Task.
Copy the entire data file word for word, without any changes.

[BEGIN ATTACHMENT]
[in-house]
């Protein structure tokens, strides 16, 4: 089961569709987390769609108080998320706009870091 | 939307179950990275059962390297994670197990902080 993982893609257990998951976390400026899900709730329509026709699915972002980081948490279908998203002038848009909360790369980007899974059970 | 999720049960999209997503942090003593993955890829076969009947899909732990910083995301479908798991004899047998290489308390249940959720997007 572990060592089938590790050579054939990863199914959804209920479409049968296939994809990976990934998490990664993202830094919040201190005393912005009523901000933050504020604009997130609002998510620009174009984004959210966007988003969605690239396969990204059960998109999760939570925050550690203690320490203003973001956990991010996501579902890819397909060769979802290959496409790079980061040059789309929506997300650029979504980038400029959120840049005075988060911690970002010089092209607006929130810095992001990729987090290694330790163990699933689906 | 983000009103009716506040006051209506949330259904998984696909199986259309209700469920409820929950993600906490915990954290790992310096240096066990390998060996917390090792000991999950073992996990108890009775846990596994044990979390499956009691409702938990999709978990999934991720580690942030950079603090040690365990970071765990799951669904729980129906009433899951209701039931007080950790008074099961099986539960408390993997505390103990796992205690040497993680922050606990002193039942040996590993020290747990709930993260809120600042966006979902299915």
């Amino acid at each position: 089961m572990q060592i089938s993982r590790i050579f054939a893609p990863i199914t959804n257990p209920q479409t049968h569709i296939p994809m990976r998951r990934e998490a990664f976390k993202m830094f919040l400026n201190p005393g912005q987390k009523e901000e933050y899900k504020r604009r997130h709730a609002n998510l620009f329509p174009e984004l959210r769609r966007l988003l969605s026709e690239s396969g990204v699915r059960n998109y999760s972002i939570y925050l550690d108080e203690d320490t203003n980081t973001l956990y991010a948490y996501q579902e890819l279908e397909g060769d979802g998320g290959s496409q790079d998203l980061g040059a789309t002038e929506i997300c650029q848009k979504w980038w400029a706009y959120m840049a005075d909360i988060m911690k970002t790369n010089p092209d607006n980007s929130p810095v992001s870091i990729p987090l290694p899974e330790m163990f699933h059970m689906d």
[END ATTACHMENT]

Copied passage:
[in-house]
């Protein structure tokens, strides 16, 4: 089961569709987390769609108080998320706009870091 | 939307179950990275059962390297994670197990902080 993982893609257990998951976390400026899900709730329509026709699915972002980081948490279908998203002038848009909360790369980007899974059970 | 999720049960999209997503942090003593993955890829076969009947899909732990910083995301479908798991004899047998290489308390249940959720997007 572990060592089938590790050579054939990863199914959804209920479409049968296939994809990976990934998490990664993202830094919040201190005393912005009523901000933050504020604009997130609002998510620009174009984004959210966007988003969605690239396969990204059960998109999760939570925050550690203690320490203003973001956990991010996501579902890819397909060769979802290959496409790079980061040059789309929506997300650029979504980038400029959120840049005075988060911690970002010089092209607006929130810095992001990729987090290694330790163990699933689906 | 983000009103009716506040006051209506949330259904998984696909199986259309209700469920409820929950993600906490915990954290790992310096240096066990390998060996917390090792000991999950073992996990108890009775846990596994044990979390499956009691409702938990999709978990999934991720580690942030950079603090040690365990970071765990799951669904729980129906009433899951209701039931007080950790008074099961099986539960408390993997505390103990796992205690040497993680922050606990002193039942040996590993020290747990709930993260809120600042966006979902299915």
């Amino acid at each position: 089961m572990q060592i089938s993982r590790i050579f054939a893609p990863i199914t959804n257990p209920q479409t049968h569709i296939p994809m990976r998951r990934e998490a990664f976390k993202m830094f919040l400026n201190p005393g912005q987390k009523e901000e933050y899900k504020r604009r997130h709730a609002n998510l620009f329509p174009e984004l959210r769609r966007l988003l969605s026709e690239s396969g990204v699915r059960n998109y999760s972002i939570y925050l550690d108080e203690d320490t203003n980081t973001l956990y991010a948490y996501q579902e890819l279908e397909g060769d979802g998320g290959s496409q790079d998203l980061g040059a789309t002038e929506i997300c650029q848009k979504w980038w400029a706009y959120m840049a005075d909360i988060m911690k970002t790369n010089p092209d607006n980007s929130p810095v992001s870091i990729p987090l290694p899974e330790m163990f699933h059970m689906d």